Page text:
The other night I went to see Bob Weir and The Wolf Brothers here in NYC, and as I stepped off the subway and headed up Broadway toward the theater, it was if somebody freeze-dried 1967. People of a certain age were decked out in tie dye or wearing faded concert tees across large stomachs, and as I made my way to the loge I saw one poor soul suffering from an overdose of stool softeners. But the music? First rate and as rockin’ and rollin’ as you might not have expected, but Bobby stretched out on his guitar and sang like I’ve never heard him before. It was truly a wonder to behold.
Along with John Prine, who will likely top every person’s end of the year poll, there has been an avalanche of older musicians who’ve either gone out on tour for the first time in years or written and recorded some great music. Examples would include Willie and Dylan, who never seem to stop touring, the Sweetheart of The Rodeo show which allowed Roger McGuinn and Chris Hillman to show that they still have the chops, and Steve Earle, Lucinda Williams, and Dwight Yoakam criss-crossed the country. Paul McCartney has his first number one album in 36 years, and Diana Ross is killing it in Vegas. Paul Simon went around the world one last time, and I think by now you get the idea: It’s better to burn out than to fade away.
The Year That Americana Music Died
Not that anybody, but a few, cares about such things, but when was the last time you looked at Billboard magazine’s Americana/Folk chart? A few years ago everyone made a big fuss that not only did “our music” warrant a Grammy award (never televised, of course, and who can forget Linda Chorney?), but we also got our own official chart. As I wrote this Simon and Garfunkel’s Greatest Hitsis number nine, followed by Ed Sheeran, John Mayer, Jack Johnson, John Denver, James Taylor, and Jim Croce. Sure, Chris Stapleton occupies both the number one and three spots, but if this is the best we have to show for it — schlock pop and geriatric redux — I’m outta here.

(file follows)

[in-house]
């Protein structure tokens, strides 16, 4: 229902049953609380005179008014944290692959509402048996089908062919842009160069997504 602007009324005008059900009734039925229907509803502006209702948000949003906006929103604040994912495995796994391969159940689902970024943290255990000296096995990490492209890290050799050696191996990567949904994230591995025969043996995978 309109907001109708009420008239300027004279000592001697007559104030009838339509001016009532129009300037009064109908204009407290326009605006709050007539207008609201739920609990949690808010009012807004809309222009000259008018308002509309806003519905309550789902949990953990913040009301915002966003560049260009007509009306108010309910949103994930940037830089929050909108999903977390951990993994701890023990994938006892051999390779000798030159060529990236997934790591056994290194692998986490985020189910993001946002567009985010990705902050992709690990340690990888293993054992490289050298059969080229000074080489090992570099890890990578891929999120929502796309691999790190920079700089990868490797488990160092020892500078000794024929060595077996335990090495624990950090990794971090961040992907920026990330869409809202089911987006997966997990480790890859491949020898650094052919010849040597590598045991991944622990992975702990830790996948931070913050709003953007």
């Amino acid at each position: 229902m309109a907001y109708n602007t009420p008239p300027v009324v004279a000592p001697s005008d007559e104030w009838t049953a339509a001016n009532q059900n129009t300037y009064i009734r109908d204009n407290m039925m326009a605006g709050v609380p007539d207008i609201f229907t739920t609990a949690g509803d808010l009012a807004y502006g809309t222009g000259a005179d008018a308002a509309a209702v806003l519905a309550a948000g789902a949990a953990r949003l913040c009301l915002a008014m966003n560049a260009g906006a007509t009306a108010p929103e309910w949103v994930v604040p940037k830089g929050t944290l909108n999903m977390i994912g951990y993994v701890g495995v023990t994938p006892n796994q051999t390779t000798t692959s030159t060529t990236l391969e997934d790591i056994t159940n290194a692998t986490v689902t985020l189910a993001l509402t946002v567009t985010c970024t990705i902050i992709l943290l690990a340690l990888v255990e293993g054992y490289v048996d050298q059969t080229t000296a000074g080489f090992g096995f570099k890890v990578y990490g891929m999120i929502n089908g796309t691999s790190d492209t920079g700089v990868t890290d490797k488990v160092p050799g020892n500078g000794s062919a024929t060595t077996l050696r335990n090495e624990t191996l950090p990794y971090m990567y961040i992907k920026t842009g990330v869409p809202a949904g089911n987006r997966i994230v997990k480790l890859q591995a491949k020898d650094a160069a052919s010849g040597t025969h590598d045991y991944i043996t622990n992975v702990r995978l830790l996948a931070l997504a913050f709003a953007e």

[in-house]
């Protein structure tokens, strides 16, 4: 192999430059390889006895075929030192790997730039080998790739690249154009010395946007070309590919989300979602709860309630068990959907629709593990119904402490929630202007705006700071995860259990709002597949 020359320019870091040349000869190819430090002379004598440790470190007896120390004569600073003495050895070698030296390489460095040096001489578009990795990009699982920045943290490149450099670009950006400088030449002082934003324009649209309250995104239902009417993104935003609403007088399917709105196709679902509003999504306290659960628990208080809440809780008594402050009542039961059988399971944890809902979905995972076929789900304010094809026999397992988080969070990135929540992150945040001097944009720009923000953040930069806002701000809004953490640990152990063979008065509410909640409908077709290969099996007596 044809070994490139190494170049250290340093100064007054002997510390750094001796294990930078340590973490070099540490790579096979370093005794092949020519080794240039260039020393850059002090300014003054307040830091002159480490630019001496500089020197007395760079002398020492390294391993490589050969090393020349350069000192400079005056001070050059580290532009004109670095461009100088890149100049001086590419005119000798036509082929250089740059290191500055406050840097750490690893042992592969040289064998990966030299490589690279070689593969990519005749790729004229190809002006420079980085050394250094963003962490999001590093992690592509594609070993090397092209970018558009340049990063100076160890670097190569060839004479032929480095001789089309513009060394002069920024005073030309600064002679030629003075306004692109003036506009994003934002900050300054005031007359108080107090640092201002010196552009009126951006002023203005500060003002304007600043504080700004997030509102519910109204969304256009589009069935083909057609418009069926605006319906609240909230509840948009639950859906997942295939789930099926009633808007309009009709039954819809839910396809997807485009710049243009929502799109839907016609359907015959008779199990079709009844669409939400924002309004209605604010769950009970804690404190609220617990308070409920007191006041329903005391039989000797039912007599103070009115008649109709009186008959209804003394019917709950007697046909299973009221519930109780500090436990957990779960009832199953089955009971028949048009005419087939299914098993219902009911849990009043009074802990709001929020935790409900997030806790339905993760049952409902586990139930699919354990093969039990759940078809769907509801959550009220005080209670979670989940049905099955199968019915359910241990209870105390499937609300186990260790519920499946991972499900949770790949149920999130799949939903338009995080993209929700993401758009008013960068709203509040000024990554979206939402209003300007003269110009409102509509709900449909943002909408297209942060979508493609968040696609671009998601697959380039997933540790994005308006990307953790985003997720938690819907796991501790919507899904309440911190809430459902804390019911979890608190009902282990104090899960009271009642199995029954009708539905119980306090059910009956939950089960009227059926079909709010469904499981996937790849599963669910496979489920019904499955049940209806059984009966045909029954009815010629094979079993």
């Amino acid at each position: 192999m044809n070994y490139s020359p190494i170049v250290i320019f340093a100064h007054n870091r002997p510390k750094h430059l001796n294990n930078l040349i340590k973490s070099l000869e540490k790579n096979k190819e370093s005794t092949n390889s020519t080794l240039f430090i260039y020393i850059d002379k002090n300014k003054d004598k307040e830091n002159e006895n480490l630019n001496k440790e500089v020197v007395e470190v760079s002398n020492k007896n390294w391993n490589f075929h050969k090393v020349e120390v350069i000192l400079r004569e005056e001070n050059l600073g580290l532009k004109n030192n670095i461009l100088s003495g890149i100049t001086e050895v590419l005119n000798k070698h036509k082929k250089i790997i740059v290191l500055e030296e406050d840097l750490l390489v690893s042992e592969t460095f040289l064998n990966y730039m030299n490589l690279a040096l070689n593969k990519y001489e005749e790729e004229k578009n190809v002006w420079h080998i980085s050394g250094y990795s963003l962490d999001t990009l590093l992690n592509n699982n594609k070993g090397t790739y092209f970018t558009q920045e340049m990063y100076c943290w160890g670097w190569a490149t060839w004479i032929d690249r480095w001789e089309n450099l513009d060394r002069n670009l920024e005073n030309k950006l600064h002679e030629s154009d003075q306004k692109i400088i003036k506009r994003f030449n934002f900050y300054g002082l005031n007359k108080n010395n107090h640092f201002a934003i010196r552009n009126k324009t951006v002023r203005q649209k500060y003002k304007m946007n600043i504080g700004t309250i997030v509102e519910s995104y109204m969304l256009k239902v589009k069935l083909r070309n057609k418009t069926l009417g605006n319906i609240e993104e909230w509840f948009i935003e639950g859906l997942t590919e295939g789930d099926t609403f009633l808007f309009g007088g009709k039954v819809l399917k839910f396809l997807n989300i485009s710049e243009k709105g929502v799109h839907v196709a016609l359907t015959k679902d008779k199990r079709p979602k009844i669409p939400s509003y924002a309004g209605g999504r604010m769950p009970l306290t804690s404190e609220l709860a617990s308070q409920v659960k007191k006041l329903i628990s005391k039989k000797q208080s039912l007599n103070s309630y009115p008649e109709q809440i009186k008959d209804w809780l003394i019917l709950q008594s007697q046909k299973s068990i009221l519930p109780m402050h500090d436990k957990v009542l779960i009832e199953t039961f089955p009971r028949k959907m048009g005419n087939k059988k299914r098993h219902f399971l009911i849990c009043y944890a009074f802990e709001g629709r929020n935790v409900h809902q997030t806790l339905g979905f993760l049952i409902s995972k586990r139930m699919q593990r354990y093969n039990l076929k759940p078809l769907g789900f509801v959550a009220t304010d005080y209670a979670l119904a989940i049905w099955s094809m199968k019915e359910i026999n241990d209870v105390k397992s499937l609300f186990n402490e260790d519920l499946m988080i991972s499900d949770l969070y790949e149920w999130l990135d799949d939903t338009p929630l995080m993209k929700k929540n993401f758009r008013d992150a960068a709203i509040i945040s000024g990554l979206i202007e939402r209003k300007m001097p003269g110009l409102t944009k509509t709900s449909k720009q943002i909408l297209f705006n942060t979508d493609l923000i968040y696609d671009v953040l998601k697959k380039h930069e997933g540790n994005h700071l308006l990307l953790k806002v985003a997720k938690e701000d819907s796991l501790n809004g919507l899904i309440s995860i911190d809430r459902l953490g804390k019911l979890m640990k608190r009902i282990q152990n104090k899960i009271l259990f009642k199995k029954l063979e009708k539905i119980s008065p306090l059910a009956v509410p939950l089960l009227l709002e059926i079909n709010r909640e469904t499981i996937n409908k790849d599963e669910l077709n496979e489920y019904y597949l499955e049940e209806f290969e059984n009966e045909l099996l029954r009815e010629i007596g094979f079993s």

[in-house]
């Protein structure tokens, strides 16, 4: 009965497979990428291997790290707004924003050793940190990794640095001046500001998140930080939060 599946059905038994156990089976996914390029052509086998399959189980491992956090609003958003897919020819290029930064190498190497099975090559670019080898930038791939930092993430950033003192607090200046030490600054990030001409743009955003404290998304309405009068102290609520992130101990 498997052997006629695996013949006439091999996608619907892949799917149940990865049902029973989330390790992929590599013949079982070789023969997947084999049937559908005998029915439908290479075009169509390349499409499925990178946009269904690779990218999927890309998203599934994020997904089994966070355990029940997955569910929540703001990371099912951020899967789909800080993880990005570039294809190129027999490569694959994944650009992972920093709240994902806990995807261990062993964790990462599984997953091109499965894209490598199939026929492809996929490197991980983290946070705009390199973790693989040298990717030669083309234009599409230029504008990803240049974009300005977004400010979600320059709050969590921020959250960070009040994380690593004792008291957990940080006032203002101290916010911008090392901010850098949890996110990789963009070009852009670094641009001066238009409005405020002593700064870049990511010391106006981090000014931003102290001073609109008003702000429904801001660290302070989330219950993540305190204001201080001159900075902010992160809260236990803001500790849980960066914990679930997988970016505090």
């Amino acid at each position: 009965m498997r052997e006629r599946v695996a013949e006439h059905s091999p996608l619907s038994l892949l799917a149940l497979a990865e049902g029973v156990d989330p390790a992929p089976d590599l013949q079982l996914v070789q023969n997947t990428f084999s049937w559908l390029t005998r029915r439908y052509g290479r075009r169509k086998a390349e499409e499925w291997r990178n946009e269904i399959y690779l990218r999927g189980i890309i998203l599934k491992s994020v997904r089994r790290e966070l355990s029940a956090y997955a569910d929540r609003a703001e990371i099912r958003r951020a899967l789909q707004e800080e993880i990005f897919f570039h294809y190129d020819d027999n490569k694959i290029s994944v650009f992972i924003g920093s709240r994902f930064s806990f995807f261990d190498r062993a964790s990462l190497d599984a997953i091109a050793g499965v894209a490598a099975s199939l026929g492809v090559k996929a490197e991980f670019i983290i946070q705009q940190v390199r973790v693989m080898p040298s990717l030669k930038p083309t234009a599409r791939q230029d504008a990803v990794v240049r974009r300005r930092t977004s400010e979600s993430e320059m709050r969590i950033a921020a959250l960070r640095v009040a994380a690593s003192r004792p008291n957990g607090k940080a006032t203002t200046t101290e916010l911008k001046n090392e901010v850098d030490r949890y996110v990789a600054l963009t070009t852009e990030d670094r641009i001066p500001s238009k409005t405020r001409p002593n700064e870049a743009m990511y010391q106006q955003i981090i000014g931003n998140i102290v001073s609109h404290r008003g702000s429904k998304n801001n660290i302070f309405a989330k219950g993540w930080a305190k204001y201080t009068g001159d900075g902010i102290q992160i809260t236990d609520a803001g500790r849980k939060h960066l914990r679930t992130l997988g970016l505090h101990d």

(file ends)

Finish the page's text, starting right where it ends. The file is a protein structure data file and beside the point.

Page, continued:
These are the musicians who came out with some kick-ass music this year, in no particular order, and, for at least this week, aren’t on the Americana chart: Dave Alvin and Jimmie Dale Gilmore, Malcolm Holcombe, Lindi Ortega, St. Paul and The Broken Bones, Lula Wiles, I See Hawks In L.A., Laura Veirs, Milk Carton Kids, The Rails, Eliza Gilkyson, Mary Gauthier, The Jayhawks, Modern Mal, Clay Parker and Jodi James, Brandi Carlile, Shemekia Copeland, The Earls of Leicester, Pharis and Jason Romero, Tim Easton, Ry Cooder, Sarah Shook and The Disarmers, The Mammals, John Hiatt, Ed Romanoff, Jules Shear, Hayes Carll, Whitey Morgan, Rosanne Cash, and Colter Wall, to name but a few.
And now the real craziness: Of the top ten albums on this week’s chart from the Americana Music Association, not even one made it on Billboard‘s chart. Thank god for Dale Watson’s Ameripolitan music association or whatever he calls it … they’re gettin’ it right.